So let's get rid of coal, gas, and oil. Okay... so let's get wind! Oh no, the "environmentalists" in this county are against it. Okay, what about hydro power! Oh, wait. Solar! Not ready yet?

So let's use a renewable organic source of energy-- wood! Forested areas in the US and Europe are at the highest levels in over 100 years because people no longer clear cut for heat.

Who will tell our NIMBY friends that their desired policies would clear cut far more forest than any pipeline?

Richard "Halliburton"

Two Arrested for Burglary in Fulton

Two Montgomery County residents have been arrested by the Schoharie County Sheriff's Office with assistance of the Amsterdam Police Department following the investigation of a burglary of a residence which occurred on December 19, 2014 on Rossman Hill Road in the Town of Fulton. During the burglary money, prescription medications and a safe were taken.

Arrested on December 26th for Burglary 2nd Degree, after they turned theirselves in to the Sheriff's Office were Kristi Morreale, age 33 and Joseph Coleman, age 31 both of Amsterdam.

The subjects were arraigned in Fulton Town Court and remanded to the Schoharie County Jail in lieu of $2500.00 bail each. They are to return to court on December 30th.

The investigation is continuing and it is anticipated that some of the stolen property may be recovered.

Broome Audit Reveals $16,000 in Improper Spending

The small Schoharie County municipality of Broome has been chided by the Office of the New York State Comptroller for failing to effectively manage and oversee the town's financial assets over a fourteen month period beginning in January 2013 and ending this past March.

In an official audit released on Friday, December 19th, the Comptroller's Office Division of Local Government and School Accountability criticized the town board's past failure to ensure taxpayer dollars were being appropriately expended and accounted for. 

According to the report, which is available for public consumption here, missteps in oversight had occurred in the management of the Court, of the Highway Department, and in the administration of storm-related reimbursements to the Federal Emergency Management Agency. 

However, the largest blow was not dealt to the previous town board but to former Town Highway Superintendent Michael Parker, who after he was defeated in his November, 2013 bid for re-election, engaged in a one man shopping spree against the board's wishes:
...the outgoing Highway Superintendent was able to make two purchases for loader tires (four separate invoices) over $16,000 without the required authorization forms being approved. These purchases were in opposition to the Board’s intent because the Board was considering purchasing a new loader. These purchases were made after the Highway Superintendent lost his bid for re-election, but before the end of his term in December 2013. Although the current Board initially would not approve these invoices for payment and attempted to return the tires to the vendor, the tires had already been partially used and, therefore, were not returnable. The current Board eventually paid the invoices.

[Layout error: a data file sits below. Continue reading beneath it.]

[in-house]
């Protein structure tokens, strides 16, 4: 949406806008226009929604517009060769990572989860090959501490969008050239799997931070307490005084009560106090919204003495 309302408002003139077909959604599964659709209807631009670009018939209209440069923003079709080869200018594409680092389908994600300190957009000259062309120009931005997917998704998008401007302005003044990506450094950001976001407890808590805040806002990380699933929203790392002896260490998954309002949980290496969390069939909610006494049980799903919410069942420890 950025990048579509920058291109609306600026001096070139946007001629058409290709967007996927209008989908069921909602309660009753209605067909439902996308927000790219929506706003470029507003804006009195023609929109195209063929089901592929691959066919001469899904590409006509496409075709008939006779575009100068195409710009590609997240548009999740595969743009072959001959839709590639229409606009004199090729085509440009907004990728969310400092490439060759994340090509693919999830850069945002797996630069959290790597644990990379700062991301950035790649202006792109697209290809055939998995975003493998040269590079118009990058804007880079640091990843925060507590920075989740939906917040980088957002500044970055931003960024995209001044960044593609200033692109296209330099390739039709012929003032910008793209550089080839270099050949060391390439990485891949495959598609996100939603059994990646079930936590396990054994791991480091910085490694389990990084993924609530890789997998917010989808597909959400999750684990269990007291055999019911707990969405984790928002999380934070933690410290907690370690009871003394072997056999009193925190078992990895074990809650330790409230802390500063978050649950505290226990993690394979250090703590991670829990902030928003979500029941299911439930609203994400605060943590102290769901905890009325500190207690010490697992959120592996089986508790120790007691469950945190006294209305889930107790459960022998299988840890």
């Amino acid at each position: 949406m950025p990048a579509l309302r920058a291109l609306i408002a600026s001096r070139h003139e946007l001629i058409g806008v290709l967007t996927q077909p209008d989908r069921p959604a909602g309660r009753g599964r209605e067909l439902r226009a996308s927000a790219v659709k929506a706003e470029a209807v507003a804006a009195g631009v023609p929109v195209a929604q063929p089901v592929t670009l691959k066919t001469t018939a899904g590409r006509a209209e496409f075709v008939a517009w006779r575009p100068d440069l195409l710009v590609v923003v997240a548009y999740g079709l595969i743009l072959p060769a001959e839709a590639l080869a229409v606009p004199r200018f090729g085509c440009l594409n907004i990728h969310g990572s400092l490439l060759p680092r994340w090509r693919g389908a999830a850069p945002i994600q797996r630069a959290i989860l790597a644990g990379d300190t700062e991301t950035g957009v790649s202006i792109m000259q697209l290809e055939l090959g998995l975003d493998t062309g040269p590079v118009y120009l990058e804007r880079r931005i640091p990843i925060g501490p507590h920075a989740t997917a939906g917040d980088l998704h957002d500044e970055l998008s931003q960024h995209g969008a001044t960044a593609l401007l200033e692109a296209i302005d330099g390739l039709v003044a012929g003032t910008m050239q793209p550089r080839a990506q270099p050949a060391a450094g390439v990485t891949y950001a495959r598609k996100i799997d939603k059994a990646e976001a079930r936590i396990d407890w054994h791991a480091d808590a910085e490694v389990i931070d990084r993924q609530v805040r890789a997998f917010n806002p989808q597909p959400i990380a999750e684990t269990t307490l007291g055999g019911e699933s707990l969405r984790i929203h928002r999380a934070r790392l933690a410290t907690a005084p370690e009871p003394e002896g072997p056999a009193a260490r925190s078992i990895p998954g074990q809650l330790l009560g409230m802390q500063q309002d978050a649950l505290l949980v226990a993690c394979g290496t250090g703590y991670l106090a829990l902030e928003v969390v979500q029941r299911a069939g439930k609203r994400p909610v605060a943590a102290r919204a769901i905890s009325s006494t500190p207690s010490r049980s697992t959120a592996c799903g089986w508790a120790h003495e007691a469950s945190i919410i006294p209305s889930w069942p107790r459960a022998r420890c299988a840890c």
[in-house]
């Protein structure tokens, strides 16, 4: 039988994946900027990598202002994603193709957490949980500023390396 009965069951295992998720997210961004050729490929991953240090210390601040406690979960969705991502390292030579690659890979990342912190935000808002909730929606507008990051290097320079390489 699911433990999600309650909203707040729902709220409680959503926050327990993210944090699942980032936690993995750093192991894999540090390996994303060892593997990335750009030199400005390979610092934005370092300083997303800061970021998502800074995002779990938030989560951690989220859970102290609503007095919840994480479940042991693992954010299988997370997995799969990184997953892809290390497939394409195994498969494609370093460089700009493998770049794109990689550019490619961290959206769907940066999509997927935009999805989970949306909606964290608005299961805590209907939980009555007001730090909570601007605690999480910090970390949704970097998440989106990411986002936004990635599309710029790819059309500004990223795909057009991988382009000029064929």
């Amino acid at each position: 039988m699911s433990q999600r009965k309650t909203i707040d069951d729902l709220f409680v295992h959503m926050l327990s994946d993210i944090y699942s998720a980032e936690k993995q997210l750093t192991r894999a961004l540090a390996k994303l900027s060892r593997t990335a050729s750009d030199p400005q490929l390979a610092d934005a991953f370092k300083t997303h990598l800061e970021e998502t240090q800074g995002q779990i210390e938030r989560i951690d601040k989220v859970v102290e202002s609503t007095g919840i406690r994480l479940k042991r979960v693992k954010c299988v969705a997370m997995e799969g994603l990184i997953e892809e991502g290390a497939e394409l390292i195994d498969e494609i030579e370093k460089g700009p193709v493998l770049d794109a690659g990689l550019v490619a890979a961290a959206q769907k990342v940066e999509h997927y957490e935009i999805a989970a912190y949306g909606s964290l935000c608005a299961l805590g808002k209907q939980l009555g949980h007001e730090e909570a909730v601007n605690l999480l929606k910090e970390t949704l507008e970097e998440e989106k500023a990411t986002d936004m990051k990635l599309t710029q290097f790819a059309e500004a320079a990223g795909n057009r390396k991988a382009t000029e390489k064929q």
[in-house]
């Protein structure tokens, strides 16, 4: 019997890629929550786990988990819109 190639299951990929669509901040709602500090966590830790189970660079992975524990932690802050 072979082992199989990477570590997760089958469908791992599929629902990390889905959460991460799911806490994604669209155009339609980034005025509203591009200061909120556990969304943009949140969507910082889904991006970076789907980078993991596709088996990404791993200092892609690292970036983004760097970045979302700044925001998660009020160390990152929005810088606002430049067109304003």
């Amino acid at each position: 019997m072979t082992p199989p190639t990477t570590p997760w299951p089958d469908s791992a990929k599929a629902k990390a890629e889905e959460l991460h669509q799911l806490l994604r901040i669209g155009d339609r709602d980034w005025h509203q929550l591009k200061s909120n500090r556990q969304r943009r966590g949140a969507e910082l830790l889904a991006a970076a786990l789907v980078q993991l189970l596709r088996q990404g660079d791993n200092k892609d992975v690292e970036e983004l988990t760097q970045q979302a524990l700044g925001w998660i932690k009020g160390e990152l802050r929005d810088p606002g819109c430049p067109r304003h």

Furthermore, in his continued display of mismanagement, Parker failed to maintain records of invoices or Town man and machine hours related to flood repairs for federal reimbursement. As such, the municipality may not obtain the full $235,900 it was eligible for.

Broome Supervisor William Smith, who had not been in office during most of the audit's time frame, commented in response to the report that "We agree with the findings within the audit and corrective measures have been taken and procurement policies have been followed since Jan 1 2014."

Smith defeated former Supervisor Anne Batz in November, 2013. 

Opinion: Area Needs to Build 21st Century Green Energy

Schoharie County may be sleepy, but it has been the center of major energy battles over the last decade. From the fight over wind energy to a county utility to fracking and pipelines to concerns about the Power Authority dam, energy always seems to be in the forefront.

Now that the Governor has finally pushed for fracking to be outlawed, the area needs to be proactive and build its green foundation. There is no immediate way to make the area completely environmentally friendly, but there are a few ways to start:

  • Work on establishing a county energy utility or cooperative. It already works in Richmondville, where energy prices are regularly less than half that National Grid offers the rest of the area. Being able to create new incentives and methods for alternative energy and net metering will only help the consumer.